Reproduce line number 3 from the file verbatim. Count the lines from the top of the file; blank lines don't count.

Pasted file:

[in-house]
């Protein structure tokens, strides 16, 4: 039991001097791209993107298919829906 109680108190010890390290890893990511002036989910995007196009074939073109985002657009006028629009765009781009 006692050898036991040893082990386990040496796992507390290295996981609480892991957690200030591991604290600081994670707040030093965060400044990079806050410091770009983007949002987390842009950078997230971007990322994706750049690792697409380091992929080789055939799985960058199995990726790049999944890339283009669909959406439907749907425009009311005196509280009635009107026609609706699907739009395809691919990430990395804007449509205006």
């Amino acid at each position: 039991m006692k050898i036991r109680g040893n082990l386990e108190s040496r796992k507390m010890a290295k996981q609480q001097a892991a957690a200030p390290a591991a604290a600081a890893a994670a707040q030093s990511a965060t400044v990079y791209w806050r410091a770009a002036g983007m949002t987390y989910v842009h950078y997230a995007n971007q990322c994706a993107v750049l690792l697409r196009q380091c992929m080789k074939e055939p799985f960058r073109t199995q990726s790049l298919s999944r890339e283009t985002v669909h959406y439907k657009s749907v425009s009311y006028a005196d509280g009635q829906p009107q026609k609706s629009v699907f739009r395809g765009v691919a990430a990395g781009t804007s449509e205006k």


């Amino acid at each position: 039991m006692k050898i036991r109680g040893n082990l386990e108190s040496r796992k507390m010890a290295k996981q609480q001097a892991a957690a200030p390290a591991a604290a600081a890893a994670a707040q030093s990511a965060t400044v990079y791209w806050r410091a770009a002036g983007m949002t987390y989910v842009h950078y997230a995007n971007q990322c994706a993107v750049l690792l697409r196009q380091c992929m080789k074939e055939p799985f960058r073109t199995q990726s790049l298919s999944r890339e283009t985002v669909h959406y439907k657009s749907v425009s009311y006028a005196d509280g009635q829906p009107q026609k609706s629009v699907f739009r395809g765009v691919a990430a990395g781009t804007s449509e205006k």